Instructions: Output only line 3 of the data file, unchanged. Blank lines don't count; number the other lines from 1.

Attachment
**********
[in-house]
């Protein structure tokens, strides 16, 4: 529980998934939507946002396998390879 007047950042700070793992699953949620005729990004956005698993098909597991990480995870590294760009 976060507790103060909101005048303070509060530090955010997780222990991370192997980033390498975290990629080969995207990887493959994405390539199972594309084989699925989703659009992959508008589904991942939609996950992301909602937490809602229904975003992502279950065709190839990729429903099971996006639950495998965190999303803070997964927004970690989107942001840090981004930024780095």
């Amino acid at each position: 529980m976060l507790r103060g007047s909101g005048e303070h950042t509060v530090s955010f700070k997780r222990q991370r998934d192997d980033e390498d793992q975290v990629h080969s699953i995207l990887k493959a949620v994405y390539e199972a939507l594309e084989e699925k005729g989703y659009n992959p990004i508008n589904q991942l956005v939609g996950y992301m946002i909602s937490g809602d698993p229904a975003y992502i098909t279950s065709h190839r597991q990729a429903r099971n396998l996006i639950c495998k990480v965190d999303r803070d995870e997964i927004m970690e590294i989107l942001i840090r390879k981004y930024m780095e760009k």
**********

């Amino acid at each position: 529980m976060l507790r103060g007047s909101g005048e303070h950042t509060v530090s955010f700070k997780r222990q991370r998934d192997d980033e390498d793992q975290v990629h080969s699953i995207l990887k493959a949620v994405y390539e199972a939507l594309e084989e699925k005729g989703y659009n992959p990004i508008n589904q991942l956005v939609g996950y992301m946002i909602s937490g809602d698993p229904a975003y992502i098909t279950s065709h190839r597991q990729a429903r099971n396998l996006i639950c495998k990480v965190d999303r803070d995870e997964i927004m970690e590294i989107l942001i840090r390879k981004y930024m780095e760009k």